NRI

Don’t Lose Sight of Culture

Bust of Plato in the library of Trinity College in Dublin, Ireland (Clodagh Kilcoyne/Reuters)
Manners, morals, and decent politics stand or fall together.

Day-to-day politics is of intrinsic interest for us political animals, and the issues of the day orient much or most of our political reflection. But ideas, and ideas of a high order, ultimately give life and definition to the conservatism that has animated NR since its founding in 1955.

The indispensable Books, Arts & Manners section of National Review (what we call “BAM” in-house), last but not least in each and every issue, allows for contributors to thoughtfully engage with books that, for good or for ill, shape our self-understanding as a free people. This section — sponsored by the nonprofit National Review Institute — brings out elegant writing, as well as deeper reflection on human nature, conservative political thought, culture, and manners more broadly. As a trustee of NRI and an occasional contributor to NR, I am delighted to recommend Books, Arts & Manners.

The best politics, and the best human lives, are necessarily informed by what the great Edmund Burke so memorably called “the moral imagination.” Burke, the first modern conservative, knew that manners, morals, and decent politics stand or fall together. And NR’s founder, William F. Buckley Jr., was a stylish writer, a man of wide reading, and cultivated in every sense of the term. In important respects, the Books, Arts & Manners section serves as a reminder of the urbanity that informed and defined WFB as a person and thinker. It is, I suggest, a precious part of his legacy, which is why it’s so important for NRI to support and promote this cultural work.

For the recent 65th anniversary of the magazine, NR’s editors invited distinguished scholars and writers, young and old alike, to discuss the classics of classical liberalism and conservatism. The 50th anniversary issue, to which I was happy to contribute, memorably highlighted the best and most enduring conservative books of the half century that followed NR’s founding. This is “BAM” at its peak. But its movie reviews by the likes of Ross Douthat, and its reflections on modern manners by the likes of Rick Brookhiser, also charm and instruct, and keep readers coming. NRI brings these pieces to life through complementary events — regular book and movie discussions led by fellows Jay Nordlinger, Kyle Smith, Kevin D. Williamson, and others.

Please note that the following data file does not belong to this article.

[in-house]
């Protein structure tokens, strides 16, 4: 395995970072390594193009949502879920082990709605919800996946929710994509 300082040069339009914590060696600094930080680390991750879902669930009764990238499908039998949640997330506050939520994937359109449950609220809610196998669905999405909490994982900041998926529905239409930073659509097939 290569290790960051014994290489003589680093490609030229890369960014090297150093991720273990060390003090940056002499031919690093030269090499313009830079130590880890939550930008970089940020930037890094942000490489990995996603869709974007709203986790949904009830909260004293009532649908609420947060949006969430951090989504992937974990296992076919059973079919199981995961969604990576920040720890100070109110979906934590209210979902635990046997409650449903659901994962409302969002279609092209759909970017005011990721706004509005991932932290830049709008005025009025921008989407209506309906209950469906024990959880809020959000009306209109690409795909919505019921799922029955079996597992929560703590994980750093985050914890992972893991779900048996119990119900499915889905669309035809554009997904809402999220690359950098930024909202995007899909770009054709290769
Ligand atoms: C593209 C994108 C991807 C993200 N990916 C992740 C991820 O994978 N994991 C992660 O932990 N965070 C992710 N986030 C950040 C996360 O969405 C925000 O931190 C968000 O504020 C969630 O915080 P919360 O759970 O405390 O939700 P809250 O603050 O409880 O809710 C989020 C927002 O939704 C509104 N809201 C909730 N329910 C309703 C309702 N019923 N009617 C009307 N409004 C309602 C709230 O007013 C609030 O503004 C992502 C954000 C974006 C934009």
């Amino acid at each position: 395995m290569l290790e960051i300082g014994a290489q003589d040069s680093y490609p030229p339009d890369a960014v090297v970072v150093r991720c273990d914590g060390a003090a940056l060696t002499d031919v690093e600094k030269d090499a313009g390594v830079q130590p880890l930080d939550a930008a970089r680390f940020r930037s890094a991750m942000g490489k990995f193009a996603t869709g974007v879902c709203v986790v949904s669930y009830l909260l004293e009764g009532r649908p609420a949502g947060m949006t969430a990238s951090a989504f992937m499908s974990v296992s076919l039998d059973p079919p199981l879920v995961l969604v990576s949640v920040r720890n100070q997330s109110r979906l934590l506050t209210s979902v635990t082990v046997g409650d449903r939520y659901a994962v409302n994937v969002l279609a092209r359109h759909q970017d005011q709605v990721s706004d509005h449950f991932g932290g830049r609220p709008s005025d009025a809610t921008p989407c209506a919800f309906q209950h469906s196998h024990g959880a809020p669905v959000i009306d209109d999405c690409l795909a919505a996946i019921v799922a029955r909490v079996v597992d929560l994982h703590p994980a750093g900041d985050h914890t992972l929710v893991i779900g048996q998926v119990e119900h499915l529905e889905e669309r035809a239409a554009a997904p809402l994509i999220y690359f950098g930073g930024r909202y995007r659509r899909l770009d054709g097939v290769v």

In an age when politics can all but consume us, it’s critical that we not lose sight of our culture and the preservation of the permanent things. NRI’s commitment to the thought and culture that defines BAM becomes even more indispensable as we approach the centenary of Bill Buckley’s birth in 2025.

This giving season, I ask that you support National Review Institute’s continued efforts to highlight the importance of culture and ideas of a higher order. Please donate generously to NRI’s End-of-Year Fund Appeal today.

Donate here.

All donations are fully tax-deductible and go towards NRI’s educational and outreach programs and fellowships — including its sponsorship of Books, Arts & Manners and related cultural pursuits. NRI has an ambitious goal to raise $500,000 by the end of the calendar year. Please donate today — every dollar counts.

Thank you for your support and for your dedication to a worthy cause.

Daniel J. MahoneyMr. Mahoney holds the Augustine Chair in Distinguished Scholarship at Assumption College in Worcester, Mass., and is a National Review Institute trustee. He is the author, most recently, of The Idol of Our Age: How the Religion of Humanity Subverts Christianity

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